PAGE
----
There is Only the War

Late into the film’s final act, after our superhero team has nearly fallen to the alien invaders, the World Council makes a difficult decision. It chooses to sacrifice millions in order to save billions, sending a nuclear warhead straight for Manhattan. It’s the kind of dark turn you’d expect of a superhero story like Watchmen, a story that transplants superheroes into a supposedly “realistic” world – but that’s the difference between Watchmen and The Avengers, and thus the difference between their outcomes. The fantasy of The Avengers isn’t just that superheroes exist as a concept, but rather that these specific people exist. People like Iron Man, Thor, Captain America, Hawkeye, Black Widow and The Hulk, who are willing to put everything on the line and go above-and-beyond to save everyone they can.

It’s an idea that’s put to the test in future entries, but in this one, it’s a mirror to a world of cynicism. A world where the obscured faces of men in suits order an airstrike via a drab, familiar military machine, piloted by an anonymous soldier, to cause destruction in Manhattan – perhaps the site of the 21st century’s most recognizable image of destruction – and it’s a world where these heroes, with all their smarts and strengths and colourful garb, have been locked out of the biggest scientific advancements of the 21st century.

The Tesseract is a source of unlimited energy. In World War II, the Nazis used it to make weapons. In 2012, the U.S. government used it for the same purpose through S.H.I.E.L.D., rather than bringing in minds like Bruce Banner and Tony Stark to use the mystical object to further their work in the fields of medicine and clean energy. “War isn’t won by sentiment,” the Council tells Nick Fury, who responds: “No. It’s won by soldiers,” immediately before recruiting Steve Rogers. It echoes the conversation in The First Avenger, where Tommy Lee Jones’ Col. Phillips tells Abraham Erskine that war isn’t won by kindness, but by guts. At this moment, all Fury needs is someone who follows orders. Rogers knows the Allies won World War II, even though he was frozen in ice toward the end of it, but he knows something is amiss. “They didn’t say what we lost.”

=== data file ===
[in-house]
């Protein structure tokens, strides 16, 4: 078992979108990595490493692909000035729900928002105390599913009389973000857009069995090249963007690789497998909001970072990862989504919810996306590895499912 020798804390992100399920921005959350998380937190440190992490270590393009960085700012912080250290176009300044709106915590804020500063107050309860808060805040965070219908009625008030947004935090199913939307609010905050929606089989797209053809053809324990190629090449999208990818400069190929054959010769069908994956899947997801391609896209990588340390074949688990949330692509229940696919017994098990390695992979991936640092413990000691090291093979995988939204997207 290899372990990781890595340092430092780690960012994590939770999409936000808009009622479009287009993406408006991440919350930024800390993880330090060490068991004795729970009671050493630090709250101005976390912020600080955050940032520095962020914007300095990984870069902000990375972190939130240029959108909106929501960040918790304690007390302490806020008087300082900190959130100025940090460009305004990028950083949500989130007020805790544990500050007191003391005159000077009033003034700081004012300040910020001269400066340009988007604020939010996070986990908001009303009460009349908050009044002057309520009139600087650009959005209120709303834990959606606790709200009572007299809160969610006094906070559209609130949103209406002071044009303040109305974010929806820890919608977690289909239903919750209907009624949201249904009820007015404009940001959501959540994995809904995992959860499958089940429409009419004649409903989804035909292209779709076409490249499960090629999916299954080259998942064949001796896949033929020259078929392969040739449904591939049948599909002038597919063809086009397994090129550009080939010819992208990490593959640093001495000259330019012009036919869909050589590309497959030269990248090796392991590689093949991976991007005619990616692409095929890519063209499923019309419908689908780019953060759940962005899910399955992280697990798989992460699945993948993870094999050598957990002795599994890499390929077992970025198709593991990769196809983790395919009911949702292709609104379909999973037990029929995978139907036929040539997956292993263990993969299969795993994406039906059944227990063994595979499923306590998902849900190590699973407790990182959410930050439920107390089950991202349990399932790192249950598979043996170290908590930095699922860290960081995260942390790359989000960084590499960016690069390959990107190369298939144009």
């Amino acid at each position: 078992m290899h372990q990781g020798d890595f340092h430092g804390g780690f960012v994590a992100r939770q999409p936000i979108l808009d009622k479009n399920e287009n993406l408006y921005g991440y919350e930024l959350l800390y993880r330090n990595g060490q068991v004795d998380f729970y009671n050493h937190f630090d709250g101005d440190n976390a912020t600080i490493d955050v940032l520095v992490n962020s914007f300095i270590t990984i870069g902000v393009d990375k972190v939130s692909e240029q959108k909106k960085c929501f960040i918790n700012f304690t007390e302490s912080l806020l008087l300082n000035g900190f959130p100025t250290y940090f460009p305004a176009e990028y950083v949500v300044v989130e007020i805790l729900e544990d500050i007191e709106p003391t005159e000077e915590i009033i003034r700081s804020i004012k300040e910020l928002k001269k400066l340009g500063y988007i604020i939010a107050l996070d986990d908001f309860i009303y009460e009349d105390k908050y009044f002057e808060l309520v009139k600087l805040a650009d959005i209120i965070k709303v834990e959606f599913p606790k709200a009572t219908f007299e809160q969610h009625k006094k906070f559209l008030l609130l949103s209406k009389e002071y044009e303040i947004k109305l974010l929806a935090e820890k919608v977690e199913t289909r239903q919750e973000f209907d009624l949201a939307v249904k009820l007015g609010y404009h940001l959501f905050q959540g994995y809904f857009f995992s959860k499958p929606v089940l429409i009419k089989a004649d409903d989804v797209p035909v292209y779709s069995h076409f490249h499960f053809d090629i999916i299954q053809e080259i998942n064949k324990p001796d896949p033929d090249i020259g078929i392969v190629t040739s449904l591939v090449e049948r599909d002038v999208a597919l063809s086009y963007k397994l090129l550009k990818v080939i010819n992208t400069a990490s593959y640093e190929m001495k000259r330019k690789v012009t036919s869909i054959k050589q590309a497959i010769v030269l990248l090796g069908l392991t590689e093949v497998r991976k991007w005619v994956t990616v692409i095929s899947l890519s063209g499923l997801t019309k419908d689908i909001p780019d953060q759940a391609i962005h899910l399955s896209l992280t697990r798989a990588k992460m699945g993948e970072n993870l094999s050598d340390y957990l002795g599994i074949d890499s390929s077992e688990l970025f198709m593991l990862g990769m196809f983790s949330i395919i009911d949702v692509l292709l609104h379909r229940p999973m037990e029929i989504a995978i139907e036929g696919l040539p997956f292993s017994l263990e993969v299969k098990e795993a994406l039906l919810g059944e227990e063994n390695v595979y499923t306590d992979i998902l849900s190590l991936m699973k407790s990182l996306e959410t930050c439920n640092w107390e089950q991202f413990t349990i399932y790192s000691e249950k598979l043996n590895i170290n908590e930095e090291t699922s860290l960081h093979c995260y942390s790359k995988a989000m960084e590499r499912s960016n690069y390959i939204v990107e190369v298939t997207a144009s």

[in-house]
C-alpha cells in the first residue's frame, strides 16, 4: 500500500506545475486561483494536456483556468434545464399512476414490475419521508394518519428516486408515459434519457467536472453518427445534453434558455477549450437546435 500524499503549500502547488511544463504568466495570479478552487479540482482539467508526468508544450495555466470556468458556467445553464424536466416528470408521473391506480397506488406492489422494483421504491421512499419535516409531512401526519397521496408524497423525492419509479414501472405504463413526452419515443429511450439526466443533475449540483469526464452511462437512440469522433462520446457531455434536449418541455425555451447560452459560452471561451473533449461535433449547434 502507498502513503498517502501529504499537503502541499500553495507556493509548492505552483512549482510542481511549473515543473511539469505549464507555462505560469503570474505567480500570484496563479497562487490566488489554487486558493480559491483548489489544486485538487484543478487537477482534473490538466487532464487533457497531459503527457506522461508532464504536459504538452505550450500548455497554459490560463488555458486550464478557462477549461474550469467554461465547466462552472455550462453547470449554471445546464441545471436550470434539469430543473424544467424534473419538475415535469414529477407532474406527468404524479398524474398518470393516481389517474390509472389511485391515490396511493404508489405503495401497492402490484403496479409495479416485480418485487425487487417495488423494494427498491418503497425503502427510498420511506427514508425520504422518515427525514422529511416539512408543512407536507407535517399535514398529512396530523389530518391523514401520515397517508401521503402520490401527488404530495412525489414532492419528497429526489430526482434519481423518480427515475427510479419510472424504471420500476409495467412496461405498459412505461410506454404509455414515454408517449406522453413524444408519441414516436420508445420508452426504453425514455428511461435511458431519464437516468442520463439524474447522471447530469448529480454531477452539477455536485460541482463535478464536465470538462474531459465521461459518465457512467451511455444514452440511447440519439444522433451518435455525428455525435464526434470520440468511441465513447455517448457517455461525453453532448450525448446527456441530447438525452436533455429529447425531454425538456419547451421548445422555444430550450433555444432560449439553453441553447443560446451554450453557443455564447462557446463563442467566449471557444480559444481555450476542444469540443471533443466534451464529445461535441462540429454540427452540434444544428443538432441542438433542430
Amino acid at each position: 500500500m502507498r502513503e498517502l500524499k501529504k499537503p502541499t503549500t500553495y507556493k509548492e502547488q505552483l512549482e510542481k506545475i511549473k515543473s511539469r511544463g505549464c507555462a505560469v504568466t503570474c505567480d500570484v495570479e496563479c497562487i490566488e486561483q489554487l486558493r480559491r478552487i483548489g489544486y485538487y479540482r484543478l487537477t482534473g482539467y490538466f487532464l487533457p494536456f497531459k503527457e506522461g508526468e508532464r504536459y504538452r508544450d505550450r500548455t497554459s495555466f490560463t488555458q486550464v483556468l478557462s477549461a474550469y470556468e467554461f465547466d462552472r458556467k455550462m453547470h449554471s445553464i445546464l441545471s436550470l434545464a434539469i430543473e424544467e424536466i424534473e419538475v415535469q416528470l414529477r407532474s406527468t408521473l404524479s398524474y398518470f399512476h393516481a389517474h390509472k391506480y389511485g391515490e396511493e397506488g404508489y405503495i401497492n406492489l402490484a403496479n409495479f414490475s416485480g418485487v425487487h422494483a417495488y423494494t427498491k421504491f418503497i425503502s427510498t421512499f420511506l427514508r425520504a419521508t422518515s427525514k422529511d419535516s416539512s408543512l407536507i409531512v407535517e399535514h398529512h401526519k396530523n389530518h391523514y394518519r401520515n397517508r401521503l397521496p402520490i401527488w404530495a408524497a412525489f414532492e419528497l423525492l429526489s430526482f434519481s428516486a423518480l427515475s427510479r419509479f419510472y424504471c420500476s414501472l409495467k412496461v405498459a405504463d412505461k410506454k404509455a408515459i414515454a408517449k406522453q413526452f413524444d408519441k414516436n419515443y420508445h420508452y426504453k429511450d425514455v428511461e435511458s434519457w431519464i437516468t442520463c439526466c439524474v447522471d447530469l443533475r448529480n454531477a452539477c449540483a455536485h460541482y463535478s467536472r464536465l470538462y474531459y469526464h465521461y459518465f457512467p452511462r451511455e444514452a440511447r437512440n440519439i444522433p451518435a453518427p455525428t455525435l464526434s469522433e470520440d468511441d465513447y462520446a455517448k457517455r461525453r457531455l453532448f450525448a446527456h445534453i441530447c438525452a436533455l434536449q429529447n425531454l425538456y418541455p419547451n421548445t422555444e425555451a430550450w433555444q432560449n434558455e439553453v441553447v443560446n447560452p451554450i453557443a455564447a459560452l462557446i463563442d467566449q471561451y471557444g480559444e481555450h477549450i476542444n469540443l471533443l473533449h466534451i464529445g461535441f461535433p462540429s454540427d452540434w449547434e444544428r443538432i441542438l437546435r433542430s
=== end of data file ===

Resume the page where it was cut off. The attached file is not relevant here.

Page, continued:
What was lost was conscience. Fury & co. are working on bigger, more destructive nuclear weapons than the ones dropped on civilians in Japan, and upon discovering these secret projects – bombs not unlike those built in the real world today – Steve “We have orders, we should follow them” Rogers can no longer remain a man who blindly follows. And so he charges into the battle of New York regardless of the World Council’s plans.

Steve, questioning his own commitment to this new U.S. Government, questions the commitment of Tony Stark to the mission in general. Stark is a man who tries to think his way out of every situation, claiming he’d “cut the wire” rather than laying down on it for anyone else the way Steve would – and has, in the past – but Stark only ever thinks of himself. The Iron Man builds monuments unto his own image, scraping the very skies with a building bearing his name. He only figures out Loki’s plan when he has his narcissism reflected back to him by the mischievous demigod, who plants his alien flag on Stark’s own monument for all the world to see.

While Steve Rogers’ arc in this film forms more of a bridge between entries (The Winter Soldier picks up his thread and runs with it admirably), The Avengers is the conclusion to a major part of Tony Stark’s story, in which he finally learns to fight for something greater than himself, setting into motion the next phase of his life in which he tries (and fails, repeatedly) to do exactly that. It’s all very serious under the surface, even though the form it takes is a fireworks display, and Stark eventually takes the same “one-way trip” that Steve dared to decades earlier (Stark survives his suicide mission, but barely). But despite all this noise about personal loyalties, the most fun element in the film, ironically, happens to be the guy who talks about trying to commit suicide but being cursed with the strength to survive it.